My pair of boxes are designed to hold small pebbles and a poem, both of these items are connected to my lovely step-son Chris who died very suddenly and unexpectedly at the age of 26.
The poem is called The Holstee Manifesto and the pebbles were part of the service we had to celebrate his life. Chris was a very keen climber and loved nothing more than to be outdoors, he had travelled and lived extensively around the world and was a true adventurer. One of his very favourite places to go was Malham Cove, a huge limestone cliff face (referred to as an amphitheatre because of its curving shape), located in North Yorkshire. Malham is a very special place to us, we sprinkled Chris’s ashes there and regularly visit this stunning limestone landscape, climbing up to look out across the valley and beyond from the rugged limestone pavement.
I have created a number of sketches, and included text and images in my sketch book showing how I researched and developed the initial idea for this project. Please refer to my large A3 sketchbook for more information on the early research.
Below are the images I took documenting the making process using the slab building technique, I did several explorations in developing texture on the surface which I will add below.
I wanted to create a surface to the slabs that evoked memories of the deep fissures and undulating surfaces seen ion the limestone pavement at Malham. I wasn’t trying to make a replica of it, just something that referenced this landscape. I was exploring textures for both the top limestone pavement as well as the cliff face as you look up at the cove from below.
Building on what I had already done with texture at the start of the MA, I added dry and wet clay together, scratched, scored and marked clay then dried it out and stretched it, then ran wet and dry clay together through a slab roller. All of these processes created interesting textures, but the challenge I had was how thick the slabs ended up being and how easily the clay cracked so I had to revise the textured surface several times before I settled on two I thought worked well. I experimented with cutting the surface of the clay using a clay harp to create striations similar to the cliff face and tried this on a taller vessel first to see how it would look.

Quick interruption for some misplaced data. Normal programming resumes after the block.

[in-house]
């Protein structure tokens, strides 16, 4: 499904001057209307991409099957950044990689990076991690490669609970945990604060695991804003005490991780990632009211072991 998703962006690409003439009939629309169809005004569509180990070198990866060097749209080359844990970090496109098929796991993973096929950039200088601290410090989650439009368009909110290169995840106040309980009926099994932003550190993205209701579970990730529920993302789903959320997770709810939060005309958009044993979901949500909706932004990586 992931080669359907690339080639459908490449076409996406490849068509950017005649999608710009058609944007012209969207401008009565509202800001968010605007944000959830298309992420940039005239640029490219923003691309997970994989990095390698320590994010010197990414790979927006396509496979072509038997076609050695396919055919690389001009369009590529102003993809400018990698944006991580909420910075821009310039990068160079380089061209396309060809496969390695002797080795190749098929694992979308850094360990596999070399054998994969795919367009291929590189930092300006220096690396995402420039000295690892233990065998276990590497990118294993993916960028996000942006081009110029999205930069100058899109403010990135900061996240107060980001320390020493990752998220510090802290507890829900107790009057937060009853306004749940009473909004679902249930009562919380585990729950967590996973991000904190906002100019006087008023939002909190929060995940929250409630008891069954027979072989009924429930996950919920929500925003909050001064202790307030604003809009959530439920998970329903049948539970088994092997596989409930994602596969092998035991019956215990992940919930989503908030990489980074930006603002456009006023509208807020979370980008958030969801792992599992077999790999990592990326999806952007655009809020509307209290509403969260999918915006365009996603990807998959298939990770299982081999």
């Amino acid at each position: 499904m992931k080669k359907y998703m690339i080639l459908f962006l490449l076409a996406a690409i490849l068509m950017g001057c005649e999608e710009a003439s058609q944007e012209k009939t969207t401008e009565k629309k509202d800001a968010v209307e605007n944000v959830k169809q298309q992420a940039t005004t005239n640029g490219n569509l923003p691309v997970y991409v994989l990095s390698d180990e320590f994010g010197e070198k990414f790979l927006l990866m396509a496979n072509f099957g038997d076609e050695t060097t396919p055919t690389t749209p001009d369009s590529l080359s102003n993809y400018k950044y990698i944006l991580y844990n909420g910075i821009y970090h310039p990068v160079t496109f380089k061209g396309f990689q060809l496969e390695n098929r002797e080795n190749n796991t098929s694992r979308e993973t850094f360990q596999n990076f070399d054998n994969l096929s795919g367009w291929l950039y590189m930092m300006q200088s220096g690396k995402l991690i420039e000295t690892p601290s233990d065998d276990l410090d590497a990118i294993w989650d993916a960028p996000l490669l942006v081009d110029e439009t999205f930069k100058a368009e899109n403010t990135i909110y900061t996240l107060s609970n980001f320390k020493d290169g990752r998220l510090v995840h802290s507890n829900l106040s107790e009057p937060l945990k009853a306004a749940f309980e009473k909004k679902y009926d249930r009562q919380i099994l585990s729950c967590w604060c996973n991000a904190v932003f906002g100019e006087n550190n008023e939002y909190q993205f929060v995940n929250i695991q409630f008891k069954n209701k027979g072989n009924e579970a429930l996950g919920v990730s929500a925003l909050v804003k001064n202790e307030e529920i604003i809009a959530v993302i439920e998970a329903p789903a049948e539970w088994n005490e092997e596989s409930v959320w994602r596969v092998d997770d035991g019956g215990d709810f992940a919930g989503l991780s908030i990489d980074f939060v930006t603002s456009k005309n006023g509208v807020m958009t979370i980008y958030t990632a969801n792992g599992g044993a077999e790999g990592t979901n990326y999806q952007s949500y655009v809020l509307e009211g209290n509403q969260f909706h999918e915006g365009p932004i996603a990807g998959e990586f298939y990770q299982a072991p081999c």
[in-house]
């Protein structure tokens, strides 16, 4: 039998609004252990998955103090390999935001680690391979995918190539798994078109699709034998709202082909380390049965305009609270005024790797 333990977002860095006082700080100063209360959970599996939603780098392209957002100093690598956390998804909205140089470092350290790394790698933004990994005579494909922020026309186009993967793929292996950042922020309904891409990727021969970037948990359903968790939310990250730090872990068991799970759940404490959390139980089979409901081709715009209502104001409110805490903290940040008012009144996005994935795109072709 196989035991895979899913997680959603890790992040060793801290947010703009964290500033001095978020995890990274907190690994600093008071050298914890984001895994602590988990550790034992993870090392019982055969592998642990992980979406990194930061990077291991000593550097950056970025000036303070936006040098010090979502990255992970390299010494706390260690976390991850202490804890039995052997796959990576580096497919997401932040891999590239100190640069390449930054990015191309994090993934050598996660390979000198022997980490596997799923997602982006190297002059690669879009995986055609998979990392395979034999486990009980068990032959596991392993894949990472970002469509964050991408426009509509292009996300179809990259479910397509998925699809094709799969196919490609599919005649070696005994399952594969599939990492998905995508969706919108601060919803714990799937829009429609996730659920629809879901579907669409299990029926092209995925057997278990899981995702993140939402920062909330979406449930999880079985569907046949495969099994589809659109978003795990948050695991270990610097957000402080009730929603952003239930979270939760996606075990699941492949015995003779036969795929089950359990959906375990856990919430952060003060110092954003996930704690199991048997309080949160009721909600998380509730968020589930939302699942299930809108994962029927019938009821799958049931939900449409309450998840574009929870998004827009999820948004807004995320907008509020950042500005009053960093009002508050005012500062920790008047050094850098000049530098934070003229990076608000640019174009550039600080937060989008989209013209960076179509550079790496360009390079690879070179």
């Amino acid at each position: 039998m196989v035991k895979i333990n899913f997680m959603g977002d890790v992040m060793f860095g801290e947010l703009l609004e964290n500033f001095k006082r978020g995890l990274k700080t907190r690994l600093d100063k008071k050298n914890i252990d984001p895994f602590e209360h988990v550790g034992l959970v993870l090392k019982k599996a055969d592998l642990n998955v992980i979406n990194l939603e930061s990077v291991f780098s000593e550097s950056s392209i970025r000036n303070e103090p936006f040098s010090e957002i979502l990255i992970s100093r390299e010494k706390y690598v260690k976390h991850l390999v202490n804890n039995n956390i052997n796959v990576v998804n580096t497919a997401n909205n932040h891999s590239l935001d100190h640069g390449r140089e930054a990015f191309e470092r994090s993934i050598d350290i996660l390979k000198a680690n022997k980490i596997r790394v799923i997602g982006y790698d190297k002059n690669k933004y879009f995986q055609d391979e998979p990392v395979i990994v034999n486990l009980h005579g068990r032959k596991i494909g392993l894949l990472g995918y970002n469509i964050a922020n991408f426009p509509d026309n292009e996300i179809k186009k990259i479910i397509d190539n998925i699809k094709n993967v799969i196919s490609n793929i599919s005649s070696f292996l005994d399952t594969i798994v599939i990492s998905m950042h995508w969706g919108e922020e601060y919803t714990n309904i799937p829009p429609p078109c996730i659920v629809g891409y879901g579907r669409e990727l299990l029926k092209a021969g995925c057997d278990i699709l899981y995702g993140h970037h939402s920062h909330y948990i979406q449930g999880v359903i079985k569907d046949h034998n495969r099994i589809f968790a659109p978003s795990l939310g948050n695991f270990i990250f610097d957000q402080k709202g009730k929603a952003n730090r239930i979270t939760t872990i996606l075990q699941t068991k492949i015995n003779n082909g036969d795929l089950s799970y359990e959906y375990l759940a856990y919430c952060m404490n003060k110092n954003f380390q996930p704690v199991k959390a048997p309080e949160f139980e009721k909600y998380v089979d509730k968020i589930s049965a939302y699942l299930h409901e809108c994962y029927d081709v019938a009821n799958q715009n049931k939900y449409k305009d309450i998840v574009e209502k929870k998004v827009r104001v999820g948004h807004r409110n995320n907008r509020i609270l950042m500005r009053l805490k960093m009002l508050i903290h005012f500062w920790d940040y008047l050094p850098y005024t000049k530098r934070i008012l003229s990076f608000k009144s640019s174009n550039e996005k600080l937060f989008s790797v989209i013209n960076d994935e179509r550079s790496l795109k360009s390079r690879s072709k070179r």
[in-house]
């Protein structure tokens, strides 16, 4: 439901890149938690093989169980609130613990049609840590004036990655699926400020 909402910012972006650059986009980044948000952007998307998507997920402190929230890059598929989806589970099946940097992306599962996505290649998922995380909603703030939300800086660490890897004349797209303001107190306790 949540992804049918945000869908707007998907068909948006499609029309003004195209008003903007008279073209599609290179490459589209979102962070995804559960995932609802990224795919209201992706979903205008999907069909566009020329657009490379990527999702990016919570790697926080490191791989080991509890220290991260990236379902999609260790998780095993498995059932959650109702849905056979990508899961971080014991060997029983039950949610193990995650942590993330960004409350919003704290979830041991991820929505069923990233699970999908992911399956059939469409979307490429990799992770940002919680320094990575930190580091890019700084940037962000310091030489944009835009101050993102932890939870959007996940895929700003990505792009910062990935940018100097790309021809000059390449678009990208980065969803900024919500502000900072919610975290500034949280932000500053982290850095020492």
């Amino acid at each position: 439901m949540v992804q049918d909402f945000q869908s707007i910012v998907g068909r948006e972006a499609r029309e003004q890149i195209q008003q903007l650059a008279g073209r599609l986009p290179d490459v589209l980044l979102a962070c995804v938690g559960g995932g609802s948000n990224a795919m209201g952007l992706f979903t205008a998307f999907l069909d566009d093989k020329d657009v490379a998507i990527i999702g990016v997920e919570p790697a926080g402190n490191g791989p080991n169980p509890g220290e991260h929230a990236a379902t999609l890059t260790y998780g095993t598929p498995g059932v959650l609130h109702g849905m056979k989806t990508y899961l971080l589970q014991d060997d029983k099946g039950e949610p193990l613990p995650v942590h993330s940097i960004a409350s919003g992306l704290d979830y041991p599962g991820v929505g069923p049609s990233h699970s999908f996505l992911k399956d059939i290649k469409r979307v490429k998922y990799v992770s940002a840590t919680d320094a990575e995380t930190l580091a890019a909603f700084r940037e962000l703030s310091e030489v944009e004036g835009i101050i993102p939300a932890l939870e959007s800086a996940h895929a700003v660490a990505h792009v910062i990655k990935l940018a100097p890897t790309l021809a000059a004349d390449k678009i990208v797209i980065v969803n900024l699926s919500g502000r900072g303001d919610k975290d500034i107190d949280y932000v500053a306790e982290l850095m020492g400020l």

Below are images of this vessel.
Initially I wanted to make a curved shaped box like the amphitheatre shape of the cove itself, but Rob proposed a new idea. To use a more abstract approach and take a section of the cliff as if you were looking up from the bottom, and create a pyramid type slice of the cove. I wasn’t sure about this so decided to play around with some little macquettes in clay to see how this would look.
I consulted with fellow students and had a think about the overall aesthetic of the piece and chose the two pyramid shaped sections, they just felt like they would be more interesting and as a pair of boxes would sit better together.
I used Ashraf Hanna stoneware clay body which I attempted to stain by blending in a black clay, this didn’t work and made no difference to the colour of the clay at the end.
Below are images of the construction of the boxes, I wanted the lids to be hidden, so there would be no obvious join so I chose to follow the lines of the surface patterns to disguise where the lid came away from the box. I also wanted to use feet on the boxes, but because of instability issues this wasn’t achievable on one of the boxes. The knob on the top of the box is designed in such a way that some paracord or carabina can be threaded through the holes. This was designed to be inkeeping with Chris’s love of climbing.
What went wrong :-
I had chosen to keep the glaze just to the top of one of the boxes, the rest of the box and sides would have a light application of Copper Oxide.
What I learned :-